Livermore scientists report that after years of experiments, they have moved closer to reproducing the blazing energy of the sun’s interior in the laboratory.
A team of physicists and engineers at the $3.5 billion National Ignition Facility said they fired an array of 192 laser beams, focused “in perfect unison,” and created a single pulse of energy that for 23 billionths of a second generated a thousand times more power than the entire United States consumes in a single second.
The experiment March 15 delivered to the center of the facility’s target chamber 1.87 megajoules of ultraviolet light, amounting to 100 times more energy than any other laser system in the world, the scientists said in a report.
A megajoule is a million joules of energy, the equivalent of a million watts of electric power. In this one experiment, the virtually instantaneous shot generated 411 trillion watts of power, the scientists said.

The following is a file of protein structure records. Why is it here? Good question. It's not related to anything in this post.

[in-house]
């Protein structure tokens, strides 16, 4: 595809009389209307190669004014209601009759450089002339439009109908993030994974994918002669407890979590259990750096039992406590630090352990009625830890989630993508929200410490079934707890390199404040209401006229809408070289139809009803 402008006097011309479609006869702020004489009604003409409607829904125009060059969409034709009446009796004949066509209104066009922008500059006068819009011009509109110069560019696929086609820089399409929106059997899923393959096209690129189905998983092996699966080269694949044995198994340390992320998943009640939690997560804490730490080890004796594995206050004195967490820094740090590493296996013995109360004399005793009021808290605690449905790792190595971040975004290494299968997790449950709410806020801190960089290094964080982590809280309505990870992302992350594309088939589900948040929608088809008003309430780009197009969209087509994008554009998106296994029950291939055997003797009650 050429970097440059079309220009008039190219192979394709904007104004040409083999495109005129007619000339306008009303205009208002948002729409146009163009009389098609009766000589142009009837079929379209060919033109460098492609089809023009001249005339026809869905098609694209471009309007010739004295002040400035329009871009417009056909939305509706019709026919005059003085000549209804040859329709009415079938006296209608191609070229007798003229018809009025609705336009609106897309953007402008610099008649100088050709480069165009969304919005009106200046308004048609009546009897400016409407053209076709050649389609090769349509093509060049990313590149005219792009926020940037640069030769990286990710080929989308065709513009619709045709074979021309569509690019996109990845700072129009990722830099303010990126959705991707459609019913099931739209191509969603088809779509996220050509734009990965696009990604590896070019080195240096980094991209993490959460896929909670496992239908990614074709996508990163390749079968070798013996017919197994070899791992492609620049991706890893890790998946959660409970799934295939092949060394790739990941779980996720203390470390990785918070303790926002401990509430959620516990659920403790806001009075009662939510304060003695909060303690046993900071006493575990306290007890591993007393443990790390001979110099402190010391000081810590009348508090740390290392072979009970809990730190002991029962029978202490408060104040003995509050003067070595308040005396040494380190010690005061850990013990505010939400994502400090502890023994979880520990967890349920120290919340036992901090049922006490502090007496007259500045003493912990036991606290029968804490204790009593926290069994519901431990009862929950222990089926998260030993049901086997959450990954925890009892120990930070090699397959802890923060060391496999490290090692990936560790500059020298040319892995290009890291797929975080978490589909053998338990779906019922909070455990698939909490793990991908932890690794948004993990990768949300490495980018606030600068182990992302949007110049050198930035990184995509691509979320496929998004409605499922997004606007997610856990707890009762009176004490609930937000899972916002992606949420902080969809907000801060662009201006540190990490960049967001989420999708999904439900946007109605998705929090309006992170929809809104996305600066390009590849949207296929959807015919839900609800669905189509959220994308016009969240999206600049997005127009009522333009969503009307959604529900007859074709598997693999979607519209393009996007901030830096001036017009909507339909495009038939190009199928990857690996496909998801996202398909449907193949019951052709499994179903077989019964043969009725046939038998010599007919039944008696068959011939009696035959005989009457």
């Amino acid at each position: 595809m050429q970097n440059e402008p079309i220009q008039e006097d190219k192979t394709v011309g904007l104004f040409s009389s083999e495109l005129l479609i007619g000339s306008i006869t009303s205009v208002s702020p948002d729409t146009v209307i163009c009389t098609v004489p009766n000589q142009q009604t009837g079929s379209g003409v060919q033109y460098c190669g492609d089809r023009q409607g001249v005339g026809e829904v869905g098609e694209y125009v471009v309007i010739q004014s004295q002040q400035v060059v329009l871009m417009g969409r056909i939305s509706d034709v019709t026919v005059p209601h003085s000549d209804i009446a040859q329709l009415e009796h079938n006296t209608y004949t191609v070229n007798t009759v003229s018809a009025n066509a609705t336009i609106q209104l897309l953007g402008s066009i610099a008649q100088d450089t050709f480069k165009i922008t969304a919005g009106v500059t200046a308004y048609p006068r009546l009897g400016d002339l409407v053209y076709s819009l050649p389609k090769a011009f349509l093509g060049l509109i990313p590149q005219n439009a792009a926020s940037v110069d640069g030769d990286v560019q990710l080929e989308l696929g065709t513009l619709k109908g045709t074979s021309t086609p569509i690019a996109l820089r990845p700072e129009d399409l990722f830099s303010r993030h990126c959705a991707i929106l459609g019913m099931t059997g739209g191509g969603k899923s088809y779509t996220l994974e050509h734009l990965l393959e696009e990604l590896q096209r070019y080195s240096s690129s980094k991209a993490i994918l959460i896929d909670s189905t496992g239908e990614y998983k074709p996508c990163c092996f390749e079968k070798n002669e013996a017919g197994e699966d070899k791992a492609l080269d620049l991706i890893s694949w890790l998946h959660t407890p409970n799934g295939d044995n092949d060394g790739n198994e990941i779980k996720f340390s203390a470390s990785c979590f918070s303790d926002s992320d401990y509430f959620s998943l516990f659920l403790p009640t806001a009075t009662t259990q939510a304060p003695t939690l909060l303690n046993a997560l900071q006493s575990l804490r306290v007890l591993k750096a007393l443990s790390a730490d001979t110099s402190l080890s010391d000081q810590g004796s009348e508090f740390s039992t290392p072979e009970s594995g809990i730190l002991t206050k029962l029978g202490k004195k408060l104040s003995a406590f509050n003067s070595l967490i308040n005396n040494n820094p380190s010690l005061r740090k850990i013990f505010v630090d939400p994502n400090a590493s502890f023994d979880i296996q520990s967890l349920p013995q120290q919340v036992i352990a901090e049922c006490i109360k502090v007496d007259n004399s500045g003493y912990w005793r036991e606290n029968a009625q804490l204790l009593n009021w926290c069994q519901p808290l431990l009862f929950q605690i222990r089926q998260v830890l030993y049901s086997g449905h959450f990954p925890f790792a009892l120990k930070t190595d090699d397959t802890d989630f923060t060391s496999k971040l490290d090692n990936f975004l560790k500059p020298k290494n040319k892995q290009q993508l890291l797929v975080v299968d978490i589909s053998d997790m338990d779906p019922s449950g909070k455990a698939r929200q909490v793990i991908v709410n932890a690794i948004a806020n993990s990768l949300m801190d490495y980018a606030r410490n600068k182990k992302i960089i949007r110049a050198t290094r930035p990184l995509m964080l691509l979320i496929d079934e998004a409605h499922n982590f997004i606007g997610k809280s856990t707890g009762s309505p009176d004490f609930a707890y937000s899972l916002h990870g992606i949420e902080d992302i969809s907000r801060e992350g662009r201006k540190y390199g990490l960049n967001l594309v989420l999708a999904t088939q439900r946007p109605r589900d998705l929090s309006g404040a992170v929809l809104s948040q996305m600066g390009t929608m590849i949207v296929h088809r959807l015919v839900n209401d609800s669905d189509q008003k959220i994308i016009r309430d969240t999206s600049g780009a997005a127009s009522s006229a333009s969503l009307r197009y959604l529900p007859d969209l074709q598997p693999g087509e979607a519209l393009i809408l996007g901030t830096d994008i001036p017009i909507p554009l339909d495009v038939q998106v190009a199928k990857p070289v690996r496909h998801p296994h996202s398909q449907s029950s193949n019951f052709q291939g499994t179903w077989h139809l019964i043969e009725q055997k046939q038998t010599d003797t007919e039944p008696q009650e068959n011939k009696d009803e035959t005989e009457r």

The ultimate goal of the multibillion-dollar laboratory experiments is to safely mimic in miniature the immensely powerful thermonuclear explosions of hydrogen bombs so that experts can validate their bomb-making computer codes and verify the safety and reliability of America’s arsenal of nuclear weapons.
To achieve that kind of explosion, the facility’s 192 laser beams would have to be focused so precisely and be delivered at such immensely high energy that the combined single beam would crush a tiny capsule of frozen hydrogen gas no bigger than a peppercorn and ignite a thermonuclear reaction inside the capsule.
In nature those reactions are known only in the interior of the sun and the stars, and the physics involved is so difficult that it demands far more megajoules of energy than has so far been reached. At the start of the experiments two years ago, the scientists’ goal was an energy beam of only a single megajoule, but in shot after shot energy has increased slowly.